*LASSO*(least absolute shrinkage and selection operator) algorithm, for example, finds a least-squares solution with the constraint that [math]|\beta|_1[/math], the L^{1}-norm of the parameter vector, is no greater than a given value. Equivalently, it may solve an unconstrained minimization of the least-squares penalty with [math]\alpha|\beta|_1[/math] added, where [math]\alpha[/math] is a constant (this is the Lagrangian form of the constrained problem.) This problem may be solved using quadratic programming or more general convex optimization methods, as well as by specific algorithms such as the least angle regression algorithm. The L^{1}-regularized formulation is useful in some contexts due to its tendency to prefer solutions with fewer nonzero parameter values, effectively reducing the number of variables upon which the given solution is dependent. For this reason, the LASSO and its variants are fundamental to the field of compressed sensing.

- In some contexts a regularized version of the least squares solution may be preferable. The

### 2009

- (Hans, 2009) ⇒ Chris Hans. (2009). “Bayesian Lasso Regression.” In: Biometrika, 96(4).
- ABSTRACT: The lasso estimate for linear regression corresponds to a posterior mode when independent, double-exponential prior distributions are placed on the regression coefficients. This paper introduces new aspects of the broader Bayesian treatment of lasso regression. A direct characterization of the regression coefficients’ posterior distribution is provided, and computation and inference under this characterization is shown to be straightforward. Emphasis is placed on point estimation using the posterior mean, which facilitates prediction of future observations via the posterior predictive distribution. It is shown that the standard lasso prediction method does not necessarily agree with model-based, Bayesian predictions. A new Gibbs sampler for Bayesian lasso regression is introduced.
- Key words: Double-exponential distribution, Gibbs sampler, L1 penalty, Laplace distribution, Markov chain Monte Carlo, Posterior predictive distribution, Regularization.

### 2008

- (Friedman et al., 2008) ⇒ Jerome Friedman, Trevor Hastie, and Robert Tibshirani. (2008). “Sparse Inverse Covariance Estimation with the Graphical Lasso.” In: Biostatistics, 9(3). doi:10.1093/biostatistics/kxm045.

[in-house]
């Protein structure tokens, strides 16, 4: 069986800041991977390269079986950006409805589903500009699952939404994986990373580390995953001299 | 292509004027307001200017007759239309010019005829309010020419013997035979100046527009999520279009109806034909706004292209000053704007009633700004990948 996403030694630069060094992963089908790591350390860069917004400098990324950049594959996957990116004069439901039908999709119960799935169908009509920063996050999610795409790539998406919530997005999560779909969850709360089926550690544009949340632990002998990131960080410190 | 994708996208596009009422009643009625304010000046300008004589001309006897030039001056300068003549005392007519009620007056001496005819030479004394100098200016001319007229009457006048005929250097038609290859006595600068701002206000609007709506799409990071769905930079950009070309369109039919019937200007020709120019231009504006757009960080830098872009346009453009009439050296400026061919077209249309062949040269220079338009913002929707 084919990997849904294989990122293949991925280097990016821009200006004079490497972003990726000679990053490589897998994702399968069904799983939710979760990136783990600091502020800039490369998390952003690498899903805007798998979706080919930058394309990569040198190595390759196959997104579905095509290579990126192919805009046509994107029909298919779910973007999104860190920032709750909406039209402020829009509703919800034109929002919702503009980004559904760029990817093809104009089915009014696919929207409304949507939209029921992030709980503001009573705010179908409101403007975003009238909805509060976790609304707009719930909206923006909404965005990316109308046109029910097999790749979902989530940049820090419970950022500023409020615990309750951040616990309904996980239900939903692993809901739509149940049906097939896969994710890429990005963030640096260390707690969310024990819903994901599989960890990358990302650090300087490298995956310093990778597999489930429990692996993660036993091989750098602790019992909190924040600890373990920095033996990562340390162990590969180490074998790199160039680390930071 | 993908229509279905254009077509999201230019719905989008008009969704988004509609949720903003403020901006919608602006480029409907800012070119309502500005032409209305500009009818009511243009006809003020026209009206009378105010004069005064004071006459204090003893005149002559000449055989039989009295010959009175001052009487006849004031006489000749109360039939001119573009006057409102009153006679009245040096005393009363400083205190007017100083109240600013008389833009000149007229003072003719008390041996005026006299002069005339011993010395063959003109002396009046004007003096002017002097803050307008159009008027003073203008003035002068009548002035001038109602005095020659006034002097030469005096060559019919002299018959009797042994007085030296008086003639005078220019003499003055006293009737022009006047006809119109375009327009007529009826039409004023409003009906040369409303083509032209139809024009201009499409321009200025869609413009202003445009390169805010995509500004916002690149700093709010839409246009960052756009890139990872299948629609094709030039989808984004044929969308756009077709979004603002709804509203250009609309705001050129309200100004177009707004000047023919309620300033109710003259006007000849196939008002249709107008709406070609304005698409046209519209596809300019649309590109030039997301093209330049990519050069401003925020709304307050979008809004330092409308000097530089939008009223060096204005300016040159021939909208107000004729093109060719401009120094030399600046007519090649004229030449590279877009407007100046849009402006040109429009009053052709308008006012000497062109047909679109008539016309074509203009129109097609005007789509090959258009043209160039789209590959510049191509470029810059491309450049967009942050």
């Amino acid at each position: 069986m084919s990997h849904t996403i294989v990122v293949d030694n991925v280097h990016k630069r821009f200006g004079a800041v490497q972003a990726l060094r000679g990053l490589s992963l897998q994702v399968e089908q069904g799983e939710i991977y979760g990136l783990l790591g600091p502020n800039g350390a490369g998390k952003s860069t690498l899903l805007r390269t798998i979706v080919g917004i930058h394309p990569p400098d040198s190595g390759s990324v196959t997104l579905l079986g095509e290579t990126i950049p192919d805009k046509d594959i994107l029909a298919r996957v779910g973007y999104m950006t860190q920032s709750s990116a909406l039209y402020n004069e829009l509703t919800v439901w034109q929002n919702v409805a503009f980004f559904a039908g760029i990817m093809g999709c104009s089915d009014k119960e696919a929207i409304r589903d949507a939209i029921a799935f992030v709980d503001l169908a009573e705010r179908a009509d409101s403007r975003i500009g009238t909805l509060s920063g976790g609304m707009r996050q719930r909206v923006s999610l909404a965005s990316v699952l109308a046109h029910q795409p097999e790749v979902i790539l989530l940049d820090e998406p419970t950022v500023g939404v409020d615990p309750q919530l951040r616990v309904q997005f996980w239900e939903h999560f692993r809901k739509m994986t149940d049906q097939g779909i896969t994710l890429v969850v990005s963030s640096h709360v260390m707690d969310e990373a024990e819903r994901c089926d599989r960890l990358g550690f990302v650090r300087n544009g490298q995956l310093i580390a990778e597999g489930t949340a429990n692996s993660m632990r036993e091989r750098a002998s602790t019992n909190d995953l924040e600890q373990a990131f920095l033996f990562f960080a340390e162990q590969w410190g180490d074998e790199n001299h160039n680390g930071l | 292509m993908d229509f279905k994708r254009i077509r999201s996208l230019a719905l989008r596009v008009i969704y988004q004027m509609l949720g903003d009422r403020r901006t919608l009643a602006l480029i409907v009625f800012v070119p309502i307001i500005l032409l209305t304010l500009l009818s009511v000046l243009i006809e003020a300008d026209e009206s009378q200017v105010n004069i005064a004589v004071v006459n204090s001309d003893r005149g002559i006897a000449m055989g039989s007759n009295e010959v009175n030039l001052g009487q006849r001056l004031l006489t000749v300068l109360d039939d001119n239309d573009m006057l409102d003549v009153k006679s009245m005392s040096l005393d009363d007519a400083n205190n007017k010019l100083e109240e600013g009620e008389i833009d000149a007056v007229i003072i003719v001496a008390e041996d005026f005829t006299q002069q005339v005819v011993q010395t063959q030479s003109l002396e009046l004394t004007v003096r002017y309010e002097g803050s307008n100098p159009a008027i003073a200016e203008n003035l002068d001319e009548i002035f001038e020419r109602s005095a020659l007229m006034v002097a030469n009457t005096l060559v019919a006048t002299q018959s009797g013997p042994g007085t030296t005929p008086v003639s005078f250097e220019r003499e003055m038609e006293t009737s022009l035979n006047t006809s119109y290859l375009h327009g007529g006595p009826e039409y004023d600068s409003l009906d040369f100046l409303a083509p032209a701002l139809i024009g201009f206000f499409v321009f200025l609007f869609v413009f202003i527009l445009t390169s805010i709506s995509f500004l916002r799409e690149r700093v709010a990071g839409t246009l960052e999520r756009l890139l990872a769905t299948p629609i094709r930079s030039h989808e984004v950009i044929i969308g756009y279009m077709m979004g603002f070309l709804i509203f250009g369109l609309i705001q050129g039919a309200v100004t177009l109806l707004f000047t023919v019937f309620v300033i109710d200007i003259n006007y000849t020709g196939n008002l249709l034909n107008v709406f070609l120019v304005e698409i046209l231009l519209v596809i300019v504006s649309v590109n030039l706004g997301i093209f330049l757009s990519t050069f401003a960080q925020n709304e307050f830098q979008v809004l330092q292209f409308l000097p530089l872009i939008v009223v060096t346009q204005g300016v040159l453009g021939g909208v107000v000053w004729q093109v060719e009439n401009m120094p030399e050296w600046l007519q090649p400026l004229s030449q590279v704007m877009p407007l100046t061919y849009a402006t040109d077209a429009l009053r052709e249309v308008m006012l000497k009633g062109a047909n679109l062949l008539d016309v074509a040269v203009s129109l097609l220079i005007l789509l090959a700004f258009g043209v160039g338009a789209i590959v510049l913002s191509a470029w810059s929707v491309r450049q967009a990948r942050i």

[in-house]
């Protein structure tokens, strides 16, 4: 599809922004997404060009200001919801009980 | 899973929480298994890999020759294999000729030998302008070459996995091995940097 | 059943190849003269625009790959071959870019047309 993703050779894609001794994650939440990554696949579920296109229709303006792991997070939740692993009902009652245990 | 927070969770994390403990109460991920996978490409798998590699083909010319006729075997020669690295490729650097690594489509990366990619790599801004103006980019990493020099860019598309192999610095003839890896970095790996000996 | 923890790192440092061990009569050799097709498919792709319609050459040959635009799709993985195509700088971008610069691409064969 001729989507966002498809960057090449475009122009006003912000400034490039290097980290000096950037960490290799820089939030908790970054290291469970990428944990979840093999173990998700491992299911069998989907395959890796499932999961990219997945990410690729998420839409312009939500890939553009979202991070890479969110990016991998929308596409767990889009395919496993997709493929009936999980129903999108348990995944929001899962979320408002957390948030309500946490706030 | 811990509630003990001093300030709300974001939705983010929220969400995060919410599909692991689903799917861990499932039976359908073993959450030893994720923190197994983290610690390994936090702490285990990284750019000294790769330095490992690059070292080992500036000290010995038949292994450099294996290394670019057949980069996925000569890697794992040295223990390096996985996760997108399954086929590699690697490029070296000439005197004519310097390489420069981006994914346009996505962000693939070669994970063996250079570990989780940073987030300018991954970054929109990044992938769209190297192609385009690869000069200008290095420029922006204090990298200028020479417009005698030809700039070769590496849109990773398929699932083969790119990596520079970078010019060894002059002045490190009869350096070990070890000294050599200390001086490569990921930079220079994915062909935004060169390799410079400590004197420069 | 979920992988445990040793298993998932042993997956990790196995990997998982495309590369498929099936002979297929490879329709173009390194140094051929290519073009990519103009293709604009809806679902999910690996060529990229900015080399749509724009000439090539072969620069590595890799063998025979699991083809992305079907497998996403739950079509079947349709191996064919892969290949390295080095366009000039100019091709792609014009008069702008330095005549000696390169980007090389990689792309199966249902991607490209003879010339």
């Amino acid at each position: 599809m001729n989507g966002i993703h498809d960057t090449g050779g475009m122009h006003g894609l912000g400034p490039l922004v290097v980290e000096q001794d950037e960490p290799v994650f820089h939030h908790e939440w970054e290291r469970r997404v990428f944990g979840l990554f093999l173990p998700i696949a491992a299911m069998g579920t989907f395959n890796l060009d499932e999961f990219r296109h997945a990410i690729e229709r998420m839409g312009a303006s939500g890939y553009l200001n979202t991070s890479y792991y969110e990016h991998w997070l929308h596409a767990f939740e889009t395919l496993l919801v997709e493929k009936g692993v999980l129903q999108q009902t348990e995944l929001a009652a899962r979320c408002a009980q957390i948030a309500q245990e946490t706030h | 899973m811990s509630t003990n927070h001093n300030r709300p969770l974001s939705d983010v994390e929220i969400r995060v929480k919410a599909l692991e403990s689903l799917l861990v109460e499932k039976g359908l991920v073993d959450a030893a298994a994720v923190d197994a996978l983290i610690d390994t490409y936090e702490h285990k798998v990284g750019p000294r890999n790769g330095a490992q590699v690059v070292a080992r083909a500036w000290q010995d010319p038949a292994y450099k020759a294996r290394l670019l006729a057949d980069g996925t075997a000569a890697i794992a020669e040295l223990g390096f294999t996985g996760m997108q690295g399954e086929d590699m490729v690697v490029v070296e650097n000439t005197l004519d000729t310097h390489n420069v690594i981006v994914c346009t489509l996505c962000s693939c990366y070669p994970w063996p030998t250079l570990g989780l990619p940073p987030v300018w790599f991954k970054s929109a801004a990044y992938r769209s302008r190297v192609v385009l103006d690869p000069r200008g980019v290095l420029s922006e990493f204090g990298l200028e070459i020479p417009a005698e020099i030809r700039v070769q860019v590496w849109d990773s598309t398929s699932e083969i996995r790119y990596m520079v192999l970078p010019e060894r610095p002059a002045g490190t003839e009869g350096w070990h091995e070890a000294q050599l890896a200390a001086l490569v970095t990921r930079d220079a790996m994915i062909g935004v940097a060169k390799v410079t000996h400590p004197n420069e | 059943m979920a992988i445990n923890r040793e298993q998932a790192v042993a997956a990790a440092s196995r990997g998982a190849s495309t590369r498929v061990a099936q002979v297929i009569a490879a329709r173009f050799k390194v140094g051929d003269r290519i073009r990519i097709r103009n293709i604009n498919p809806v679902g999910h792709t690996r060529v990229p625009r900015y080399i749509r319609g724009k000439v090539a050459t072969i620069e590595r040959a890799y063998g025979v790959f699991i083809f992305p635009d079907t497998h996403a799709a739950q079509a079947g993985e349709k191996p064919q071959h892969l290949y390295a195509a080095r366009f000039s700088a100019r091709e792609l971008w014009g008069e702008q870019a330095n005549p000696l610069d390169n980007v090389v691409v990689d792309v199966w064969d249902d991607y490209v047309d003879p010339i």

### 2007

- (Rosset & Zhu, 2007) ⇒ Saharon Rosset, and Ji Zhu. (2007). “Piecewise Linear Regularized Solution Paths." The Annals of Statistics
- QUOTE: We consider the generic regularized optimization problem [math]\hat{\beta}(\lambda)={\rm arg}\ {\rm min}_{\beta}\ L({\rm y},X\beta)+\lambda J(\beta)[/math]. Efron, Hastie, Johnstone and Tibshirani (Ann. Statist. 32. 2004. 407-499) have shown that for the LASSO - that is, if L is squared error loss and [math]J(β) = ∥β∥_1[/math] is the [math]\ell_{1}[/math] norm of β - the optimal coefficient path is piecewise linear, that is, $\partial \ hat{\beta} (\ lambda) / \ partial \ lambda $ is piecewise constant.

### 2005

- (Tibshirani et al., 2005) ⇒ Robert Tibshirani, Michael Saunders, Saharon Rosset, Ji Zhu, and Keith Knight. (2005). “Sparsity and Smoothness via the Fused Lasso.” In: Journal of the Royal Statistical Society (Series B), 67(1).
- ABSTRACT: The lasso penalizes a least squares regression by the sum of the absolute values (<math>L_1-norm<math>) of the coefficients. The form of this penalty encourages sparse solutions (with many coefficients equal to 0). We propose the 'fused lasso', a generalization that is designed for problems with features that can be ordered in some meaningful way. The fused lasso penalizes the $L_1-norm$ of both the coefficients and their successive differences. Thus it encourages sparsity of the coefficients and also sparsity of their differences - i.e. local constancy of the coefficient profile. The fused lasso is especially useful when the number of features p is much greater than N, the sample size. The technique is also extended to the 'hinge' loss function that underlies the support vector classifier. We illustrate the methods on examples from protein mass spectroscopy and gene expression data.

### 1996

- (Tibshirani, 1996) ⇒ Robert Tibshirani. (1996). “Regression Shrinkage and Selection via the Lasso.” In: Journal of the Royal Statistical Society, Series B, 58(1).